Author ORCID Identifier

Date Available


Year of Publication


Degree Name

Doctor of Philosophy (PhD)

Document Type

Doctoral Dissertation




Biomedical Engineering

First Advisor

Dr. David Puleo

Second Advisor

Dr. Thomas Dziubla


Common biodegradable polyesters such as poly(lactic acid) (PLA), poly(lactic-co-glycolic acid) (PLGA) and poly(ε-caprolactone) (PCL) are used as drug delivery vehicles for tissue regenerative applications. However, they are typically bioinert, with drug loading limitations. Polymerizing the active agent or precursor into its respective biodegradable polymer would control drug loading via molar ratios of drug to initiator used for synthesis. Simvastatin was chosen due to its favorable anti-inflammatory, angiogenic, and osteogenic properties. In addition, its lactone ring lends itself to ring-opening polymerization and, consequently, the synthesis of poly(simvastatin) with controlled simvastatin release.

Simvastatin was first polymerized with a 5kDa methyl-terminated poly(ethylene glycol) (mPEG) initiator and catalyzed via stannous octoate to form poly(simvastatin)-block-poly(ethylene glycol). Molecular weights ranged from 9.5kDa, with a polydispersity index (PDI) of 1.1 at 150 °C, to 75kDa with a PDI of 6.9 at 250 °C. First-order propagation rates were seen. Infrared spectroscopy showed carboxylic and methyl ether stretches unique to simvastatin and mPEG in the copolymer, respectively. Slow degradation was seen in neutral and alkaline conditions, with simvastatin, simvastatin-incorporated macromolecules, and mPEG identified as degradation products.

Alternatively, triazabicyclodecene (TBD) was used to mediate simvastatin polymerization. A lower temperature of 150°C led to successful polymerization using 5kDa mPEG, compared to at least 200 °C via stannous octoate. TBD was also successful for reactions using 2 or 0.55kDa mPEG. The biodegradability of poly(simvastatin)-block-poly(ethylene glycol) via TBD improved, losing twice more mass in phosphate-buffered saline, pH 7.4, than the copolymer synthesized via stannous octoate. Release rates of three different copolymers synthesized demonstrated tunable simvastatin release.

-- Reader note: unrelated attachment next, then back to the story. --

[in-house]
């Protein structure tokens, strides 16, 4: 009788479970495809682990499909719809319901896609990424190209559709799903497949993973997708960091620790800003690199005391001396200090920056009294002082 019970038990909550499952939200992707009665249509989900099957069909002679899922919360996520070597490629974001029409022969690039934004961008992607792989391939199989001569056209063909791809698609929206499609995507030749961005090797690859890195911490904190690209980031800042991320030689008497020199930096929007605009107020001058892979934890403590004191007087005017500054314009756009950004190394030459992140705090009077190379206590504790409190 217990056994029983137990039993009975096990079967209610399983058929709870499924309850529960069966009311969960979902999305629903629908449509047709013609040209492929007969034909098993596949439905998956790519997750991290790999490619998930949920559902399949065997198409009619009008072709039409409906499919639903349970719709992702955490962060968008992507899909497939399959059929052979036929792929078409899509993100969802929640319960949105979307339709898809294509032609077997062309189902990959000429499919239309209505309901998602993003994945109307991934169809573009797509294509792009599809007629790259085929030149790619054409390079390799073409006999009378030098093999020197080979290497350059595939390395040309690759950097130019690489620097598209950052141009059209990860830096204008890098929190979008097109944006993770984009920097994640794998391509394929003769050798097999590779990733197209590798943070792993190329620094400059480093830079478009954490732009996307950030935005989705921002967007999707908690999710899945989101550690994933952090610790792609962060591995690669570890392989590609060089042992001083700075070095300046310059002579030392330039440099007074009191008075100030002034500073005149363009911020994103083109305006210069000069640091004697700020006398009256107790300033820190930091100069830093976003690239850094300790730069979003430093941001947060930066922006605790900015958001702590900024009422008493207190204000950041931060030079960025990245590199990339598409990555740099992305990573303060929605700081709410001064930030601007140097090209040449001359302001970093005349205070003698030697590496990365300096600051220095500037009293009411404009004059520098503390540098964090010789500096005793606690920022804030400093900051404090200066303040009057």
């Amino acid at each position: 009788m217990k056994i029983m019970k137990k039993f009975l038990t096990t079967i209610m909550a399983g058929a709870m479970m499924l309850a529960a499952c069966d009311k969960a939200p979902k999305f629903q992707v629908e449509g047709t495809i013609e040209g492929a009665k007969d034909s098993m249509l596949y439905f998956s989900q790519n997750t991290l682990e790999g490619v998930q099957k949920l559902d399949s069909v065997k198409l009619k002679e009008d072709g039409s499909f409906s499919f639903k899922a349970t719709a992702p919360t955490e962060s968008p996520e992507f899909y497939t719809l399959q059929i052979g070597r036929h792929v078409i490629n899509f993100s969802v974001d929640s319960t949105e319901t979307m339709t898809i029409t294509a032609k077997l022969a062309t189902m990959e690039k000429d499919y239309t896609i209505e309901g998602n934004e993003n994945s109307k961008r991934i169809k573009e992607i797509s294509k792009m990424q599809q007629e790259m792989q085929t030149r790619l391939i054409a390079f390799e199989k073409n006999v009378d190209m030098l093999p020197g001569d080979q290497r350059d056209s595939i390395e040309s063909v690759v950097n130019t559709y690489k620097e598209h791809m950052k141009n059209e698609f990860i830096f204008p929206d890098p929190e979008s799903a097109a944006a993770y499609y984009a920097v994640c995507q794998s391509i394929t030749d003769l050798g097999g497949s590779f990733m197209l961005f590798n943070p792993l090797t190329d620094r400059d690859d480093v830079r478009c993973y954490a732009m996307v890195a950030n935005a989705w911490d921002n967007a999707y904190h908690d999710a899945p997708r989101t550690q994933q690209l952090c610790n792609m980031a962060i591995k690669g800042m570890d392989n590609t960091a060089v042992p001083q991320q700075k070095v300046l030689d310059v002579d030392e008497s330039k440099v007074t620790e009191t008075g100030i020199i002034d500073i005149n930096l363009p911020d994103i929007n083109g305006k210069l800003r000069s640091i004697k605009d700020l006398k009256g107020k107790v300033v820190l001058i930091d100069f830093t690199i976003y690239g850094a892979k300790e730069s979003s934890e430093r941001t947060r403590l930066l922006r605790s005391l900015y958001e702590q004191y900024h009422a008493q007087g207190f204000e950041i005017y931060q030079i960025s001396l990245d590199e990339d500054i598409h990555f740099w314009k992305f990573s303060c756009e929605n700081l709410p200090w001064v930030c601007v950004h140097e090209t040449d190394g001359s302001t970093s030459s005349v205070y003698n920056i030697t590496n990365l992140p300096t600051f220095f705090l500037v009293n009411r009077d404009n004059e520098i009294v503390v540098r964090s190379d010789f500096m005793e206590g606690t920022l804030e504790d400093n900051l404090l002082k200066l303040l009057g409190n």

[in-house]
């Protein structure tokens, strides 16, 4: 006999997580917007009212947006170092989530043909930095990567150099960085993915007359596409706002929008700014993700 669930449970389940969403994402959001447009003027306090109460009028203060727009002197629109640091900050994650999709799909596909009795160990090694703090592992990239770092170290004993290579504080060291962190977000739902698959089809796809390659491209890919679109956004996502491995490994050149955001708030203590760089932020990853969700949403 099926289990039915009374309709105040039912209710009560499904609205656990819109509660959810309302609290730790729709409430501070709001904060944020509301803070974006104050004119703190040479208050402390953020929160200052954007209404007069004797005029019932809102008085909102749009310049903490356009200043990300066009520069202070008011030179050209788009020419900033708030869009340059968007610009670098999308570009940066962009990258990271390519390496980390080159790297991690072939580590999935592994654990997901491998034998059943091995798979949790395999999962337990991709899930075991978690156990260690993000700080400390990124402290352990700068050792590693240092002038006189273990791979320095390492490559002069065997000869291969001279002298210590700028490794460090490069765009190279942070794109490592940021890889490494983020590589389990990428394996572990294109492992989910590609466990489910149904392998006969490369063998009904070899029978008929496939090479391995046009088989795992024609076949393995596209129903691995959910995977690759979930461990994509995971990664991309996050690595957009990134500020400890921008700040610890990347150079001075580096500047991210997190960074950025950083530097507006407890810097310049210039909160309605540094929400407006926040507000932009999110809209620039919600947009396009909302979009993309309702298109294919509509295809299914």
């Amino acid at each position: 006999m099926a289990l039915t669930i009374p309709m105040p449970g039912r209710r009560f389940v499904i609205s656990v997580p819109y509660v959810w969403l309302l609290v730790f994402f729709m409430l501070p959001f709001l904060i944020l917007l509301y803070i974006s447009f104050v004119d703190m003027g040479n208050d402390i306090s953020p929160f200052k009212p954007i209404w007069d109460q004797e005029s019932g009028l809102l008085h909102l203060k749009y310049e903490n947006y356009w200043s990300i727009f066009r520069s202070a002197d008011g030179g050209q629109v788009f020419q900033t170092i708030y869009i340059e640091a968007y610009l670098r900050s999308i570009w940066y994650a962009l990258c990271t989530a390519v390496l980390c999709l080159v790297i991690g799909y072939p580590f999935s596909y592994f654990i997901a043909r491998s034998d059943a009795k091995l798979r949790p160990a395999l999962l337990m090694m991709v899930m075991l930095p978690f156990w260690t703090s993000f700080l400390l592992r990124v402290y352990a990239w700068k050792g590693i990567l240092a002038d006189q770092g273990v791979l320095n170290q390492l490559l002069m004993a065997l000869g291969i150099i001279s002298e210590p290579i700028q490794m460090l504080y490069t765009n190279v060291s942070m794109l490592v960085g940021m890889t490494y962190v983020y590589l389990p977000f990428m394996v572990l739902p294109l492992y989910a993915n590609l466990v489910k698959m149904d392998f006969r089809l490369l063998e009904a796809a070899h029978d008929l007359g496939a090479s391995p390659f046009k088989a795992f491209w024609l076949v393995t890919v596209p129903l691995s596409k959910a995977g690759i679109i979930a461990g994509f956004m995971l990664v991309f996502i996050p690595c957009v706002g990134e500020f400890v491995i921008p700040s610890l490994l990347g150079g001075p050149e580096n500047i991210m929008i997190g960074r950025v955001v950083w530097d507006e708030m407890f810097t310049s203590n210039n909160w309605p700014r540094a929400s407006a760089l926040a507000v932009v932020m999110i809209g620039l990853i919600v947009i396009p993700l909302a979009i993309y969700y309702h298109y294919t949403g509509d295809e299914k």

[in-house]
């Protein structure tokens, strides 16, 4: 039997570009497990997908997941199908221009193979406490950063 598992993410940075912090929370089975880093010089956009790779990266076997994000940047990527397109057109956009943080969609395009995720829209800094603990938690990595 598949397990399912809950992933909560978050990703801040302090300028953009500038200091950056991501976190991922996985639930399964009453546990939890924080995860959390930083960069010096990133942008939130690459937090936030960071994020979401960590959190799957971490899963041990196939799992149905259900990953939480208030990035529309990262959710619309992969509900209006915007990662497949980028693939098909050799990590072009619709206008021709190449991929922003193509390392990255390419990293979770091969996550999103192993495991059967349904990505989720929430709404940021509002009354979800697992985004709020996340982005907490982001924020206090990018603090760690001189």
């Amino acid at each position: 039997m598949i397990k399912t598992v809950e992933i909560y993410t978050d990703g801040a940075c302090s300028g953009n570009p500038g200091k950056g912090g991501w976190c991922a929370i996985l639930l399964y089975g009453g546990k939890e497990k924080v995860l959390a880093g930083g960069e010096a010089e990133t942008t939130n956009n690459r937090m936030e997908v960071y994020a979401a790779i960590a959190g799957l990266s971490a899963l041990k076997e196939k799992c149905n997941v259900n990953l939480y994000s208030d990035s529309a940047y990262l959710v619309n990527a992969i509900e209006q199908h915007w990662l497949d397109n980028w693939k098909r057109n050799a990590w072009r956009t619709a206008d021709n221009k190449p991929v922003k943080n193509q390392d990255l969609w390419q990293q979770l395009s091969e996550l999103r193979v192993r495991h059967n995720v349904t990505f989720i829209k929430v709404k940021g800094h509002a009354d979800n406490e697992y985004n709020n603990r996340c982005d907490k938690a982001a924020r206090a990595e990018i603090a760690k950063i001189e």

To further modulate degradation, poly(simvastatin)-block-poly(ethylene glycol) was blended with 5, 2, or 0.55kDa mPEG-initiated PLA copolymers. The blends showed a compressive elastic modulus ranging from 26 to 44MPa, within the magnitude of trabecular bone (approximately 50MPa). Tunability in mass loss and release was also seen due to varied ratios of incorporated PLA copolymers.

Lastly, copolymer degradation byproducts inhibited HMG-CoA reductase and showed possible enhancement of osteoblastic activity in vitro. A pilot study using a rodent calvarial onlay model showed tolerability of the polymers and potential for long-term evaluations of bioactivity. Poly(simvastatin) may be useful in regenerative applications.

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